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Luisa Valenzuela’s short story, I’m Your Horse in the Night, shows the effect of the repressive tactics used to silence politicized populations during Argentina’s Dirty War. The goal of these tactics was not only to kill or remove those who posed a direct threat to the regime, but also to convey a message of power and authority to anyone who could be considered a threat, even an ideological one. The rhetorical climate created by the government also served to legitimize their violent and terrorist actions, and silence victims, witnesses, and bystanders.
The term “Dirty War” was used by the military junta that seized power in Argentina in 1976 to describe its own state terrorist actions. The dictatorship that began with this coup referred to itself as the National.
Reorganization Process, and consisted of four successive juntas, which were made up of the heads of each branch of the armed forces, until they were forced to relinquish power after losing the Falklands War in 1982.
The most famous tactic used during the Dirty War was forced disappearance of political dissidents, which had been used by other juntas in Argentina’s history, but in the global climate during the Cold War, it became one of the major tools used during the Process’s campaign of repression. This is indicative of the shift in the goals of this regime, reflected in their increased use of tactics such as covert violence and domestic surveillance. The very use of the term “dirty war” by the junta was a rhetorical tool to legitimize the conflict as necessary to maintain social order, and to frame politicized populations seen to be ideologically opposed to the regime; such as Jews, trade unionists, journalists, and students, as a genuine threat.
The junta took advantage of the virulent anti-communist rhetoric of the time to further justify their persecution of anyone who may be perceived as aligned with leftist politics. An American-backed campaign in Argentina and other South American dictatorships of the time, known as Operation Condor, used the veil of anti-communism to put in place extensive domestic surveillance operations, giving the junta the means to monitor those deemed ‘subversive’ and take violent action against them. Like other authoritarian and totalitarian governments of the time, especially those with American financial or government ties, the junta used deliberately covert or overt violence as a tool to send messages and practice psychological violence on the population, including noncombatants.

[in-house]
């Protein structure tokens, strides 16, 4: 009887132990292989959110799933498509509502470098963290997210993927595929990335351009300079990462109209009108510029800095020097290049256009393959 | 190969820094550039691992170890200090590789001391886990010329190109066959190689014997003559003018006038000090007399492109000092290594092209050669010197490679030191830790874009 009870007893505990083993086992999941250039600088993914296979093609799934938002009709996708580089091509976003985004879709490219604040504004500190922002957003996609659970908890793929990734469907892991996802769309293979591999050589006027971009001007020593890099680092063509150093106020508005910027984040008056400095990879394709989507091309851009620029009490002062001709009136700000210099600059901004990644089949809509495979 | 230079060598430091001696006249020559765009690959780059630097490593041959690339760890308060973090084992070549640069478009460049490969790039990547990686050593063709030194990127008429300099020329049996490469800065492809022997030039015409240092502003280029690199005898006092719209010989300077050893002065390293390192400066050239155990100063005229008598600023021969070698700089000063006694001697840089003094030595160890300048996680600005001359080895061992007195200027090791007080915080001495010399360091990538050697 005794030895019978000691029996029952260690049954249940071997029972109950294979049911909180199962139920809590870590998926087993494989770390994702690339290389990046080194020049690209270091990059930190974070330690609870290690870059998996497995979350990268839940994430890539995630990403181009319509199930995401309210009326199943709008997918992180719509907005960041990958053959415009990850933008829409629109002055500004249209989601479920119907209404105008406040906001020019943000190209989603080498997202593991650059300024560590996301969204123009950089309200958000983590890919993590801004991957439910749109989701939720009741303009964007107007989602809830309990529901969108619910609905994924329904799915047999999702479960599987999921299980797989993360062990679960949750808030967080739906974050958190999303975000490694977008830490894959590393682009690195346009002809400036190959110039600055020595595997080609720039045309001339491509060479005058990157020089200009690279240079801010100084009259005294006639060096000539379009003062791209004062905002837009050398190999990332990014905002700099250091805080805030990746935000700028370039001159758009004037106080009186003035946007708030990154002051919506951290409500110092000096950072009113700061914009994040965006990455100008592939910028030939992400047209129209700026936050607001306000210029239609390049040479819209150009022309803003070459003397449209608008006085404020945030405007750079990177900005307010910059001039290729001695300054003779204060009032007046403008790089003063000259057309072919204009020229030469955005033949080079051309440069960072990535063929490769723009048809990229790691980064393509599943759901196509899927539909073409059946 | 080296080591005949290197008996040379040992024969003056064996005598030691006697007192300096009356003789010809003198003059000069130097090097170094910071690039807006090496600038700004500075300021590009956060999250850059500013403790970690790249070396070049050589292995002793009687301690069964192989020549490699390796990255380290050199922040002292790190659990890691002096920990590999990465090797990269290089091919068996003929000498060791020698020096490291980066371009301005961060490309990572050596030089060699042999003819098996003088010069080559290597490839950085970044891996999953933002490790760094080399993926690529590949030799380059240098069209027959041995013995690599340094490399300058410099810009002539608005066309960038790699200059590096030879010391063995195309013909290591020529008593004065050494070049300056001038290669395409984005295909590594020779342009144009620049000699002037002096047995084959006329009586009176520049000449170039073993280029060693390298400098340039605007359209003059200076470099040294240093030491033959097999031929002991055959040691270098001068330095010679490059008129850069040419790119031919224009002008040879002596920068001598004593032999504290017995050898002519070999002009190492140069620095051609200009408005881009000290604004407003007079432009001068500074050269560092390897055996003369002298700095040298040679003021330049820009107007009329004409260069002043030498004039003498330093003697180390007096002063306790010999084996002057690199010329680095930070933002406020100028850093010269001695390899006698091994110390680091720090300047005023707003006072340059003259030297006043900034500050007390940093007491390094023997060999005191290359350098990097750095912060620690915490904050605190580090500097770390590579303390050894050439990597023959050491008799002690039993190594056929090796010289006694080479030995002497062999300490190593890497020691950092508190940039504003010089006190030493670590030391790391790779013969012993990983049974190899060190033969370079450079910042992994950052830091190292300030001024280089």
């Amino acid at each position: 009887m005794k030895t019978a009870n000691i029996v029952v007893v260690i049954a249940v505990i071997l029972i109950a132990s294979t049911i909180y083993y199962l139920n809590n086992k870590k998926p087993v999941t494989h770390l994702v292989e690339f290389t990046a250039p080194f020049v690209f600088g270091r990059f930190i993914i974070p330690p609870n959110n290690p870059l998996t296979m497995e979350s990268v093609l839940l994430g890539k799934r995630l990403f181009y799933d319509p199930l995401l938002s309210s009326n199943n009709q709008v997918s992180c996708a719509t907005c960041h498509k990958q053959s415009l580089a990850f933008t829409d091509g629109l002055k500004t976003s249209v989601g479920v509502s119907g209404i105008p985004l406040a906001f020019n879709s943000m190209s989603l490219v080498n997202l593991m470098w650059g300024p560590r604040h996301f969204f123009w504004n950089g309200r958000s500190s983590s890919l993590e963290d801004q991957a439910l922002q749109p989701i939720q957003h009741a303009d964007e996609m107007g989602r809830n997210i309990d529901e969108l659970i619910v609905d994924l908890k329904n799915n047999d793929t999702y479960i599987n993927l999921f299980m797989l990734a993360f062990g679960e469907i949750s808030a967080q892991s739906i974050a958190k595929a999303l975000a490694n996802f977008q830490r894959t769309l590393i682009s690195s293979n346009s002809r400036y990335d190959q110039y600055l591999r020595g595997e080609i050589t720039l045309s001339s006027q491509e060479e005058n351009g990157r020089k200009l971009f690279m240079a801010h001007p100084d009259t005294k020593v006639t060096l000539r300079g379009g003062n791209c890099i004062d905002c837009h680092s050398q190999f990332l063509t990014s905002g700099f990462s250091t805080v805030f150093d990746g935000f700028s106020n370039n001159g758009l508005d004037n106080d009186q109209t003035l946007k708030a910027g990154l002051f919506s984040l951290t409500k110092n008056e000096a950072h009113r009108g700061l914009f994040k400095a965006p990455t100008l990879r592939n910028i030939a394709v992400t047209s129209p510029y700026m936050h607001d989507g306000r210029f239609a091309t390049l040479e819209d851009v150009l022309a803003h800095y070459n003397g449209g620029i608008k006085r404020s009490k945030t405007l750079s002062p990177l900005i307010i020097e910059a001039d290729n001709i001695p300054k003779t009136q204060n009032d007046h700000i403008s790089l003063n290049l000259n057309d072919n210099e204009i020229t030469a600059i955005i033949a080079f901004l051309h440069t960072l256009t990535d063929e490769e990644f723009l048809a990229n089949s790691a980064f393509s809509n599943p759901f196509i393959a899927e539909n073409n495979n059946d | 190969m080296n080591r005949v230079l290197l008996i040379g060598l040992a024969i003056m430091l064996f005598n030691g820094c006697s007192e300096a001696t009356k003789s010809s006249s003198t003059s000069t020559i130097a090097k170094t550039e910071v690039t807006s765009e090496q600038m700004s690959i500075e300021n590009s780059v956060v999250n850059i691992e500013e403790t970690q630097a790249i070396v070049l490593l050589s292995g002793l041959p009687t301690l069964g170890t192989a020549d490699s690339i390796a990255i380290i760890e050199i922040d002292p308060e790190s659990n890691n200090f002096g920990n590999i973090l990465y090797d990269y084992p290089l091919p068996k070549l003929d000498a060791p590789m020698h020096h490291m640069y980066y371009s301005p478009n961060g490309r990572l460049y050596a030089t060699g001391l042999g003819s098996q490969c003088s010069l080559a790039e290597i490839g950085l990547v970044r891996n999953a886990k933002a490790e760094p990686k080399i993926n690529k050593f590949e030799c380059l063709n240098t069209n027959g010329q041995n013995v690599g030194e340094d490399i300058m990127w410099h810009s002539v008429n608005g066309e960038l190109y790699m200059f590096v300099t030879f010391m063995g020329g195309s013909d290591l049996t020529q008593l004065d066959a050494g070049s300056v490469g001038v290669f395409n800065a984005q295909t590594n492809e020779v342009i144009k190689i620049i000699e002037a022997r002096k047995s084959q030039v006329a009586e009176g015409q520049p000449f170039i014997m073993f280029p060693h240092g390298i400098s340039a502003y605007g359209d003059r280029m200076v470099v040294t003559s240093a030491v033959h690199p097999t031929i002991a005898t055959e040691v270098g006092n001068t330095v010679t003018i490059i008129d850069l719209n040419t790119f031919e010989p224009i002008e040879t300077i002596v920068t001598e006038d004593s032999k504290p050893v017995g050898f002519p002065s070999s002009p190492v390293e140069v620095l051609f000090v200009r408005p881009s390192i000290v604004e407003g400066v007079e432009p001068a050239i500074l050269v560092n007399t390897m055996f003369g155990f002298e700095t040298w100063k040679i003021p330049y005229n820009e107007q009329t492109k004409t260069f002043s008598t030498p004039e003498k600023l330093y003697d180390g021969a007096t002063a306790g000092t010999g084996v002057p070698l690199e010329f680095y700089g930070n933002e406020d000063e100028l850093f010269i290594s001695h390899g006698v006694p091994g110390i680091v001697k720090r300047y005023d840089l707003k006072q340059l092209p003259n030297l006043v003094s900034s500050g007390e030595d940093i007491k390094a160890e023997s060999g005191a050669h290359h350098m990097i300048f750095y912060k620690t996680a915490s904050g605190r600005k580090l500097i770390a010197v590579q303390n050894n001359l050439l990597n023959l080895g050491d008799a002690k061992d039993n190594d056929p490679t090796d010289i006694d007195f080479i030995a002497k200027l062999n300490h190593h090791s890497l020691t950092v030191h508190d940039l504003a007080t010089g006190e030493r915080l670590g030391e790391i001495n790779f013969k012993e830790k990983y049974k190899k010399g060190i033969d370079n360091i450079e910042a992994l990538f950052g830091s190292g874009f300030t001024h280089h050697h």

The most well-known example of this is the group referred to as los desaparecidos, alleged ‘subversives’ or political dissidents that were abducted and often tortured and killed, but whose loved ones never found out their fates. Human rights organizations estimate the forced disappearance of about 30,000 people. These people were targeted not because of their guilt, but in order to maintain a state of fear, making the general population afraid to even acknowledge the government’s crimes, and keeping those actually involved in revolutionary action isolated and constantly looking over their shoulders. The use of this tactic, referred to as the “spectacle of absence”, was key to the regime’s strategy of repression, and is partly responsible for the huge psychological, social, and cultural impact on the Argentine people, who are still feeling its effects.
Horse in the Night shows the intense psychological pressure under which those associated with the resistance lived – the main characters do not even refer to each other by their real names, even in an intimate relationship. They use a predetermined signal when ringing the doorbell, and the narrator’s lover, Beto, will not share any information with her about his activities or locations. Before she opens the door after hearing the signal from the doorbell, she wonders if it could be a trap, and when answering the phone the next morning she falls victim to a trap set up by government operatives. A voice which sounds like another of their comrades tells her that they have found Beto’s body, tricking her into implying that she knows his whereabouts.
With no cause other than her startled claim that the body couldn’t be Beto, the police arrive at her house within fifteen minutes, and it’s clear to both her and the reader that she will be tortured, jailed, and possibly killed. Although the narrator’s connection to alleged subversive elements is clear, it’s by no means obvious that she herself is involved in action against the government, and in fact has no information on Beto’s whereabouts. The story also reflects the repression of memory and the lack of control over their own narratives and realities in its use of magical realism – neither the narrator nor the reader know whether her night with Beto was real or a dream, and the narrator chooses to cling to the dream as her “only real possession”.
The Dirty War has become notable among a long history of authoritarian governments in South America, as well as among its contemporaries during the Cold War, in large part because of the shift in how performances of violence and their absence were used to accomplish state goals of repression. The systematic use of covert operations like domestic surveillance and forced disappearances as a tool to enact psychological violence on the population was a major factor in the junta’s success in reaching these goals, as well as the anti-communist rhetoric of the time. The intense psychological effect of these repressive tactics is shown on a personal level in Valenzuela’s work, with her use of unreality and an uncertain narrative reflecting the real-world context of the setting.
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